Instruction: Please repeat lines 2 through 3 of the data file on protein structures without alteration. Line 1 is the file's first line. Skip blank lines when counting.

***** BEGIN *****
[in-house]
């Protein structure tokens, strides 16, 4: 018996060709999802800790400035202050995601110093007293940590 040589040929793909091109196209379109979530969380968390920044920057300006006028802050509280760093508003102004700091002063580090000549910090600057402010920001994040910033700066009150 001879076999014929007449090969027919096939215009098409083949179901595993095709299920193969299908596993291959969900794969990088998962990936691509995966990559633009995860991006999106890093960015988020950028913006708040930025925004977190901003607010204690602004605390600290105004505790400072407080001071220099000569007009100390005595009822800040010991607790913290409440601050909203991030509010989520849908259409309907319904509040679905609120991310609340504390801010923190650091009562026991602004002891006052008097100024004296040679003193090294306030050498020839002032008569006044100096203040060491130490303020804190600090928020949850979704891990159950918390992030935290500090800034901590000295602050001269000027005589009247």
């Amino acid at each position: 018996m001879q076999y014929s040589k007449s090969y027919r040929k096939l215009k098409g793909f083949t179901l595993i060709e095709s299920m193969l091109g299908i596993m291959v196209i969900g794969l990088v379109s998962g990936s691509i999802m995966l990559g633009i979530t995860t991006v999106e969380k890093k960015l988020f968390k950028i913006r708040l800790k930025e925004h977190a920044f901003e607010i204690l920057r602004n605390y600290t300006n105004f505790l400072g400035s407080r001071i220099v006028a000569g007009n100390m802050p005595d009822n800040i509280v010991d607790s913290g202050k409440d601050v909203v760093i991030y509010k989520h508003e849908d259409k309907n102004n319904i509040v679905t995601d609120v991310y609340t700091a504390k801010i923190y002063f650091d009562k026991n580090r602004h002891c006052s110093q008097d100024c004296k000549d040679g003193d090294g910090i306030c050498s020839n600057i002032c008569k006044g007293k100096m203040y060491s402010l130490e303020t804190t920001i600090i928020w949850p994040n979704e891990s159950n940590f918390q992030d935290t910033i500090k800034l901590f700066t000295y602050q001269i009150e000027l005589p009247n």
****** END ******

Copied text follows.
């Protein structure tokens, strides 16, 4: 018996060709999802800790400035202050995601110093007293940590 040589040929793909091109196209379109979530969380968390920044920057300006006028802050509280760093508003102004700091002063580090000549910090600057402010920001994040910033700066009150 001879076999014929007449090969027919096939215009098409083949179901595993095709299920193969299908596993291959969900794969990088998962990936691509995966990559633009995860991006999106890093960015988020950028913006708040930025925004977190901003607010204690602004605390600290105004505790400072407080001071220099000569007009100390005595009822800040010991607790913290409440601050909203991030509010989520849908259409309907319904509040679905609120991310609340504390801010923190650091009562026991602004002891006052008097100024004296040679003193090294306030050498020839002032008569006044100096203040060491130490303020804190600090928020949850979704891990159950918390992030935290500090800034901590000295602050001269000027005589009247």
């Amino acid at each position: 018996m001879q076999y014929s040589k007449s090969y027919r040929k096939l215009k098409g793909f083949t179901l595993i060709e095709s299920m193969l091109g299908i596993m291959v196209i969900g794969l990088v379109s998962g990936s691509i999802m995966l990559g633009i979530t995860t991006v999106e969380k890093k960015l988020f968390k950028i913006r708040l800790k930025e925004h977190a920044f901003e607010i204690l920057r602004n605390y600290t300006n105004f505790l400072g400035s407080r001071i220099v006028a000569g007009n100390m802050p005595d009822n800040i509280v010991d607790s913290g202050k409440d601050v909203v760093i991030y509010k989520h508003e849908d259409k309907n102004n319904i509040v679905t995601d609120v991310y609340t700091a504390k801010i923190y002063f650091d009562k026991n580090r602004h002891c006052s110093q008097d100024c004296k000549d040679g003193d090294g910090i306030c050498s020839n600057i002032c008569k006044g007293k100096m203040y060491s402010l130490e303020t804190t920001i600090i928020w949850p994040n979704e891990s159950n940590f918390q992030d935290t910033i500090k800034l901590f700066t000295y602050q001269i009150e000027l005589p009247n």